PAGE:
Listed below are peroneal nerve damage symptoms which require immediate attention from your doctor. Determining the exact cause of these symptoms and the extent of damage will enable your doctor to guide you in the best course of action for treatment.
The peroneal nerve damage symptoms are as follows:
- Tingling, or a sensation of “pins and needles,” on the top of the foot or on the outer part of the upper or lower leg
- Numbness in the same areas noted above
- Measurable weakness of the ankles or feet
- Slapping sound with each step taken
- Tendency for toes to drag while walking
- Inability to hold the foot in a horizontal position
Importance of Medical Exam
Peroneal nerve damage that is minor may heal on its own in a few months’ time, but only a medical exam can determine if your symptoms reflect damage to your peroneal nerve that is minor or is more serious nerve damage.
Simply hoping that the symptoms will go away on their own is a dangerous attitude. For some physical ailments, a “wait and see” approach is alright, but it is not alright if you are having peroneal nerve damage symptoms. Only a medical exam will determine if your symptoms reflect something minor that will indeed “go away,” or if the symptoms indicate something more serious.
Peroneal nerve injury risks are grave. If your symptoms indicate more serious peroneal nerve injury, then you risk permanent disability by doing nothing. Don’t take that risk!
Taking the above admonishments into account, please note that tingling, numbness, and weakness can be caused by other conditions than peroneal nerve injury. For instance, sciatic nerve irritation can be the cause of tingling on the outer part of the leg, weakness, numbness, and/or difficulty moving the leg or foot.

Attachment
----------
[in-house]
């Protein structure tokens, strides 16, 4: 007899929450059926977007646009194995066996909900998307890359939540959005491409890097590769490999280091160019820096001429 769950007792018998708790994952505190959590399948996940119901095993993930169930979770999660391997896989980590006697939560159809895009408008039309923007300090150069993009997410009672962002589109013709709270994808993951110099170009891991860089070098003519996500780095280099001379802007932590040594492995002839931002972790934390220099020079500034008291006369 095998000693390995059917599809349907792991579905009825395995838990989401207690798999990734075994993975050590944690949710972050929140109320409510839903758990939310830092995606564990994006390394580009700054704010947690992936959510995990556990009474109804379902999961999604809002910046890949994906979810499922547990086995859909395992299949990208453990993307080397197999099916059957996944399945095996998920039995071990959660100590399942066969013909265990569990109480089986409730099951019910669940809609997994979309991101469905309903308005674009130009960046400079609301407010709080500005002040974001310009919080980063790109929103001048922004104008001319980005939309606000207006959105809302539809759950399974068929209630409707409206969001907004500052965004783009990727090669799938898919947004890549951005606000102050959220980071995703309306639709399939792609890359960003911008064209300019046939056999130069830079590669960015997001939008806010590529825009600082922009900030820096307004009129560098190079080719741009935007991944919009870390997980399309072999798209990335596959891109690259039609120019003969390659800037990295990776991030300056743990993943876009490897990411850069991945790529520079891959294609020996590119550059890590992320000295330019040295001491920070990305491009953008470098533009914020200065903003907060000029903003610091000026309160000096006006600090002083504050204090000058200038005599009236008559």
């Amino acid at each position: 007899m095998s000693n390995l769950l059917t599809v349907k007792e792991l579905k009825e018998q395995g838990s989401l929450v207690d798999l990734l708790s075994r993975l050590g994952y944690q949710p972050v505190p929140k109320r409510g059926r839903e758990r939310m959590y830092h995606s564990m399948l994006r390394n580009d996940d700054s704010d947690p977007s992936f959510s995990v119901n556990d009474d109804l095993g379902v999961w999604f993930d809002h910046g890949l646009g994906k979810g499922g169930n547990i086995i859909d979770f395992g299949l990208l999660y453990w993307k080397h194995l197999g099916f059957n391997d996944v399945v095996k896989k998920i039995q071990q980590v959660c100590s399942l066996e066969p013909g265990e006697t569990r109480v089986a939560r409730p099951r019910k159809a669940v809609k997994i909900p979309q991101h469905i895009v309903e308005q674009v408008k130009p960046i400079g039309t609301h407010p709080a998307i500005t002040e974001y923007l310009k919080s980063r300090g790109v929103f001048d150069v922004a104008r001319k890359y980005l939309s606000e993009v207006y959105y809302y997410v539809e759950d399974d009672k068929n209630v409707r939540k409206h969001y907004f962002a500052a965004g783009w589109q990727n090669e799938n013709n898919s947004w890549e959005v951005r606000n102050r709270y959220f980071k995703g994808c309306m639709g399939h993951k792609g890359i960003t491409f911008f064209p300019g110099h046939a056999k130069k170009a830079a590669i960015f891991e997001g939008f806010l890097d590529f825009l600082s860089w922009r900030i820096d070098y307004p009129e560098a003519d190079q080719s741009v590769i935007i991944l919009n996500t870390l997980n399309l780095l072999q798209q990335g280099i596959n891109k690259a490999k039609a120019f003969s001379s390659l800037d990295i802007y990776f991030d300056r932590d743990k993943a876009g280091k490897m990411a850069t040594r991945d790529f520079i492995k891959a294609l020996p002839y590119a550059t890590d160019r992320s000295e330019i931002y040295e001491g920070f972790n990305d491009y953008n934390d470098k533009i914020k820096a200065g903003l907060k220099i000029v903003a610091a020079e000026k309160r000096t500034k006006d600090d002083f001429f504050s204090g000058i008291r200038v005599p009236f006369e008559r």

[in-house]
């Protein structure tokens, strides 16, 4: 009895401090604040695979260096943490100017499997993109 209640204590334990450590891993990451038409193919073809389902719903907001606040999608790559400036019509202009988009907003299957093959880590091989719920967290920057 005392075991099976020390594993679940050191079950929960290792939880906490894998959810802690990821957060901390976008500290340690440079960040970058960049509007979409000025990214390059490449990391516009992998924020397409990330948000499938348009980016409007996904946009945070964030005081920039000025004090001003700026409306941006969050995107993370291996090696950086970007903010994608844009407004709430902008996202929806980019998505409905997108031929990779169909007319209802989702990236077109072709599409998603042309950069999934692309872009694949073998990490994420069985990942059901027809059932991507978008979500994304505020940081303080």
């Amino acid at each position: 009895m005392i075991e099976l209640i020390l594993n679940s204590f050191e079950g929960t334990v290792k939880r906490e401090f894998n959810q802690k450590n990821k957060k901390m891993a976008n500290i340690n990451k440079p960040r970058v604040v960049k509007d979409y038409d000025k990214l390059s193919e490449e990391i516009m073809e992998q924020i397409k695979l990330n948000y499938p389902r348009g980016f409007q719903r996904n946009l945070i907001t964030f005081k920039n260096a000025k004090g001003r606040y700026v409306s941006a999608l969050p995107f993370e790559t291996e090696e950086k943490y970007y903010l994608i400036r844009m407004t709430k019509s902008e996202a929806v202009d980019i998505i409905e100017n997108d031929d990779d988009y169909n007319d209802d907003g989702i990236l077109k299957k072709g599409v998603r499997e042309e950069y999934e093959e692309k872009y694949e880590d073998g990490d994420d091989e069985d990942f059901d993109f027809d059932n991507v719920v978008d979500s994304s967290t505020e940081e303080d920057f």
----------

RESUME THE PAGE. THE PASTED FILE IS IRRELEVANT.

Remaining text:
The reason for this is that the sciatic nerve and the common peroneal nerve are connected; the peroneal nerve is actually a branch of the sciatic nerve. Almost an inch in diameter, the sciatic nerve runs from the lower spine through the pelvic area and down the hip area, finally running down the back of the leg. This makes the sciatic nerve the longest in the body.
The peroneal nerve branches off from the sciatic nerve in back of the knee, winds around the outside of the knee, does down along the fibula, and ends up in the foot.
You doctor can determine if your symptoms are do to peroneal nerve damage or sciatic nerve irritation.
Damage to the peroneal nerve that is minor may heal on its own in about three months. However, if the damage is more than minor, you may be faced with significant peroneal nerve palsy, and all the difficulties inherent in the loss of motor function of your foot.
This is why it is so important to consult a doctor. You absolutely do not want to risk more severe peroneal neuropathy by assuming or hoping your symptoms will go away in time. Have a medical examination as soon as possible to determine if your symptoms are due to sciatic nerve irritation, minor peroneal nerve damage that is likely to heal on its own, or if your peroneal nerve damage symptoms indicate a serious condition that such as drop foot.